More about Adirondack Kids Series — Successful Children’s Book Self-Publishing

So here is more of my question/answer email interview with Gary VanRiper, author/publisher of the Adirondack Kids series

Me: Your arrangement of having a publisher as your distributor is interesting. It sounds as though it was someone who worked at the publishing firm who suggested that? or did you approach them? I’m just wondering if this is something other self-publishers could try to copy. So what I’m asking is both, the specifics of how this got set-up for Adirondack Kids and if you have advice for other self-publishers if they wanted to try such an arrangement.



Gary: North Country Books based in Utica, New York is both a regional publisher and distributor. They publish and distribute their own titles, as well as distributing select regional titles from other publishers. The Adirondack Kids® fit their criteria perfectly and so we were added to their catalogue, book shows and personal sales calls. While North Country is our main distributor, we reserved the right in our contract with them, of course, to distribute our books ourselves as well. We sell direct to schools and via the internet and have some stores we deal with personally on a regular basis. Those who self-publish must give deep consideration to how they are going to market and distribute their books.

Me: I noticed your website didn’t list speaking appearances in 2010 yet. Is this just a website update that needs to be made or do you take a few months off from speaking each year?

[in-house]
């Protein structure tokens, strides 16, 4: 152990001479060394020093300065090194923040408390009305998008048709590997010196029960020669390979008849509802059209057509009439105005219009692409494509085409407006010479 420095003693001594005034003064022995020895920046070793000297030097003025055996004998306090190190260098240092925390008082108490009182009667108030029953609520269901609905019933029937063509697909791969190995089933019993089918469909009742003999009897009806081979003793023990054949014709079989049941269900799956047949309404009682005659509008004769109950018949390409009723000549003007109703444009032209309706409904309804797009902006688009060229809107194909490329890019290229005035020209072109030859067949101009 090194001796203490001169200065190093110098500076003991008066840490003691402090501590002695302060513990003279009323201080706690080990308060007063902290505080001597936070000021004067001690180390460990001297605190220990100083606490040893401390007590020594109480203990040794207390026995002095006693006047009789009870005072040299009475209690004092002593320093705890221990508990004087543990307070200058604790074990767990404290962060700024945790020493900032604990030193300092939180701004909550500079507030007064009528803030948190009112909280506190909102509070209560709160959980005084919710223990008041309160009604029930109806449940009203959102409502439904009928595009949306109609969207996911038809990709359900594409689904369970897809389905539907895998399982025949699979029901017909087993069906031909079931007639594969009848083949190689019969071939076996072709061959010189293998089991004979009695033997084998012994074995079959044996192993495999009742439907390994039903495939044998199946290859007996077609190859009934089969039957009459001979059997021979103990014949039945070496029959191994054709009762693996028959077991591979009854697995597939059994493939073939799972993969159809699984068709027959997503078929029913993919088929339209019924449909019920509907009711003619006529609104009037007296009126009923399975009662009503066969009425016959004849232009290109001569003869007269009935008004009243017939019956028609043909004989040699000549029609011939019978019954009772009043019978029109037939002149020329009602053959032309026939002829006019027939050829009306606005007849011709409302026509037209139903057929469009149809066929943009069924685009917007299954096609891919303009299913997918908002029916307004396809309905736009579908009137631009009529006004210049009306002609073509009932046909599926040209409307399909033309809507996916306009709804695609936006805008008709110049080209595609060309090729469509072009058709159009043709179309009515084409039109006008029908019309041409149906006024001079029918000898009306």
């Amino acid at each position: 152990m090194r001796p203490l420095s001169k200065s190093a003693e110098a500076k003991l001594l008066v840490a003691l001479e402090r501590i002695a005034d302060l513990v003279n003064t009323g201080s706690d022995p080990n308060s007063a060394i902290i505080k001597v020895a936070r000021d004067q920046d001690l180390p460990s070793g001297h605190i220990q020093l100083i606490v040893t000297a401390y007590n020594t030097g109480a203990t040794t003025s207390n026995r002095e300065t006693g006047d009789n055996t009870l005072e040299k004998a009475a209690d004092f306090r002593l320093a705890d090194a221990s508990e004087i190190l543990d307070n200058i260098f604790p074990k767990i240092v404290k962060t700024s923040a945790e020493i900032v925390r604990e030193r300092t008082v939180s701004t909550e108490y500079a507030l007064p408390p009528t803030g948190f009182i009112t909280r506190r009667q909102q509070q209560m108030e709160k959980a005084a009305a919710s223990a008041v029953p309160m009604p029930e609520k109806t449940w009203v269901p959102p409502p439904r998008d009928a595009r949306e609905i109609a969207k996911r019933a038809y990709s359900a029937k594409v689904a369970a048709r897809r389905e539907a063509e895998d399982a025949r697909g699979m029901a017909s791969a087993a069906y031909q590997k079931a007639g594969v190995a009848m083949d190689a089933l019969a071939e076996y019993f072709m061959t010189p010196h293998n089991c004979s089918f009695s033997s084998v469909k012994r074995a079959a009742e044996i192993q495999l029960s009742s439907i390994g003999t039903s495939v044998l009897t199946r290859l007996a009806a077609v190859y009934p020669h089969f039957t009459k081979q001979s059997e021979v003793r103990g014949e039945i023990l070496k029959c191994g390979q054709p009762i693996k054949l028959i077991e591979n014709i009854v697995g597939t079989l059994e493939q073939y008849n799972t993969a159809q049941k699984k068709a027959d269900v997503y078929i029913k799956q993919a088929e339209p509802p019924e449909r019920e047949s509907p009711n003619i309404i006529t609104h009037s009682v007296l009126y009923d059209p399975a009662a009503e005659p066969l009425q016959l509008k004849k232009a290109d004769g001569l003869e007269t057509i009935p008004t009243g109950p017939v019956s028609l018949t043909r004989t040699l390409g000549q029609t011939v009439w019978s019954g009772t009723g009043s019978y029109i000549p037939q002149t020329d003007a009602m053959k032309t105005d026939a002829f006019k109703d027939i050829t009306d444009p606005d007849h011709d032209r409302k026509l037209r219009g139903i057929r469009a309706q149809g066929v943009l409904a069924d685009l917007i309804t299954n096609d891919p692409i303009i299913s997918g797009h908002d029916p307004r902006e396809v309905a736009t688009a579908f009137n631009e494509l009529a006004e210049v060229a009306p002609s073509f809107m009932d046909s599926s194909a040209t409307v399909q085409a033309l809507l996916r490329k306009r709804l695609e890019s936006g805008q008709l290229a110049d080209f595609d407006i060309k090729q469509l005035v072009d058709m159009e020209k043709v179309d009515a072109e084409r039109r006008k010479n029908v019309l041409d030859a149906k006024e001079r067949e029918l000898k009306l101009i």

Gary: We normally update our website twice a year, with main changes in the spring upon a title’s new release. We would like to do it more often, but we are not that website savvy and it is cumbersome and expensive to make a lot of changes throughout the year. We do sell books from the site, but its main value has been for connecting with teachers and librarians for speaking engagements and for reporters who are looking for information. We do have Facebook and twitter accounts, but we do not link to these or anything else from our website, because there are legal considerations with sites for children. So, we keep information contained, simple and clean.

Me: I was impressed by your comment about you visiting the places your stories take place, even taking photos to help the illustrators recreate it accurately. I’m sure that helps give some readers that feeling of “Oh, I’ve been there.” I’m guessing this has made it easier for you to promote regionally. Is that true?



Gary: Absolutely. Places can change, but there is a certain timelessness to the region where our books are set – the 6 million-acre Adirondack Park. I would love to be able to say how clever we are, but much that has happened with our books did not occur by our original design. We did decide to revolve each story around a well known person, place or event, but had no idea families and schools would fashion vacations and field trips based on our stories. We never imagined children would build Pioneer Villages of their own, or play Adirondack Kids among friends. When we first started the series, we certainly had no idea it would fill a niche for New York state’s elementary schools. And we just spoke yesterday to an independent book store owner who began an Adirondack Kids book club several years ago with her group of young readers also traveling to locations mentioned in the stories.

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